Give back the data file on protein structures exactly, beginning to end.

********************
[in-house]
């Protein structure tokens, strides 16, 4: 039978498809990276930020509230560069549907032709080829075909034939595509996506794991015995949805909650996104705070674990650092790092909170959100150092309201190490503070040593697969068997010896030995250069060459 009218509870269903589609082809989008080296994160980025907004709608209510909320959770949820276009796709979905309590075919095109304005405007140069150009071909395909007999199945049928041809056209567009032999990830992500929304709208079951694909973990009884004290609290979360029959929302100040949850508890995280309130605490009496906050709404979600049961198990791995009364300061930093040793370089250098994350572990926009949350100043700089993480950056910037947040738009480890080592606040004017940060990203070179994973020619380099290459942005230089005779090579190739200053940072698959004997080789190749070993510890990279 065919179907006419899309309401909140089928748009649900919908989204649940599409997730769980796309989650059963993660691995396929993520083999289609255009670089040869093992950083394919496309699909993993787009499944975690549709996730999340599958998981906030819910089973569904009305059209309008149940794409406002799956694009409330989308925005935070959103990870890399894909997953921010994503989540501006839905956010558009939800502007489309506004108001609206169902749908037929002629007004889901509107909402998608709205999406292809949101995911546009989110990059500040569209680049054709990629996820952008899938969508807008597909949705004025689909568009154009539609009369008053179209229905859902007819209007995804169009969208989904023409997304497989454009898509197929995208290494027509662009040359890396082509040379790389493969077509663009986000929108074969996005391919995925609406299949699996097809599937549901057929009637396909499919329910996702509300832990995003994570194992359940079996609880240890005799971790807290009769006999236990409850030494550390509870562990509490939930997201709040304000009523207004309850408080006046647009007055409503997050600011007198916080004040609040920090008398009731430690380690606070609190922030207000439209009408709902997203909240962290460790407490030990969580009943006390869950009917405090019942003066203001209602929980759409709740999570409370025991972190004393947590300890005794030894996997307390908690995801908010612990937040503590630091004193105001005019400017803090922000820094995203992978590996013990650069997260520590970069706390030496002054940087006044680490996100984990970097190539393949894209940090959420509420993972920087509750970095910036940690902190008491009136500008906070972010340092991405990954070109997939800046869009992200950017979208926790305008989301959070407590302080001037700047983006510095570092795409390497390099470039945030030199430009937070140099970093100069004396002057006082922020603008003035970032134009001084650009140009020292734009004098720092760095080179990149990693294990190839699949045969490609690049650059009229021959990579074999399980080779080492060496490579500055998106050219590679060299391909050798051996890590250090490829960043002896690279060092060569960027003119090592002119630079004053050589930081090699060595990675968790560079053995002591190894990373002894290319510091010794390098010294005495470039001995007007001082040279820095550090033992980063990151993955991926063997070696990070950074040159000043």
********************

[in-house]
């Protein structure tokens, strides 16, 4: 039978498809990276930020509230560069549907032709080829075909034939595509996506794991015995949805909650996104705070674990650092790092909170959100150092309201190490503070040593697969068997010896030995250069060459 009218509870269903589609082809989008080296994160980025907004709608209510909320959770949820276009796709979905309590075919095109304005405007140069150009071909395909007999199945049928041809056209567009032999990830992500929304709208079951694909973990009884004290609290979360029959929302100040949850508890995280309130605490009496906050709404979600049961198990791995009364300061930093040793370089250098994350572990926009949350100043700089993480950056910037947040738009480890080592606040004017940060990203070179994973020619380099290459942005230089005779090579190739200053940072698959004997080789190749070993510890990279 065919179907006419899309309401909140089928748009649900919908989204649940599409997730769980796309989650059963993660691995396929993520083999289609255009670089040869093992950083394919496309699909993993787009499944975690549709996730999340599958998981906030819910089973569904009305059209309008149940794409406002799956694009409330989308925005935070959103990870890399894909997953921010994503989540501006839905956010558009939800502007489309506004108001609206169902749908037929002629007004889901509107909402998608709205999406292809949101995911546009989110990059500040569209680049054709990629996820952008899938969508807008597909949705004025689909568009154009539609009369008053179209229905859902007819209007995804169009969208989904023409997304497989454009898509197929995208290494027509662009040359890396082509040379790389493969077509663009986000929108074969996005391919995925609406299949699996097809599937549901057929009637396909499919329910996702509300832990995003994570194992359940079996609880240890005799971790807290009769006999236990409850030494550390509870562990509490939930997201709040304000009523207004309850408080006046647009007055409503997050600011007198916080004040609040920090008398009731430690380690606070609190922030207000439209009408709902997203909240962290460790407490030990969580009943006390869950009917405090019942003066203001209602929980759409709740999570409370025991972190004393947590300890005794030894996997307390908690995801908010612990937040503590630091004193105001005019400017803090922000820094995203992978590996013990650069997260520590970069706390030496002054940087006044680490996100984990970097190539393949894209940090959420509420993972920087509750970095910036940690902190008491009136500008906070972010340092991405990954070109997939800046869009992200950017979208926790305008989301959070407590302080001037700047983006510095570092795409390497390099470039945030030199430009937070140099970093100069004396002057006082922020603008003035970032134009001084650009140009020292734009004098720092760095080179990149990693294990190839699949045969490609690049650059009229021959990579074999399980080779080492060496490579500055998106050219590679060299391909050798051996890590250090490829960043002896690279060092060569960027003119090592002119630079004053050589930081090699060595990675968790560079053995002591190894990373002894290319510091010794390098010294005495470039001995007007001082040279820095550090033992980063990151993955991926063997070696990070950074040159000043």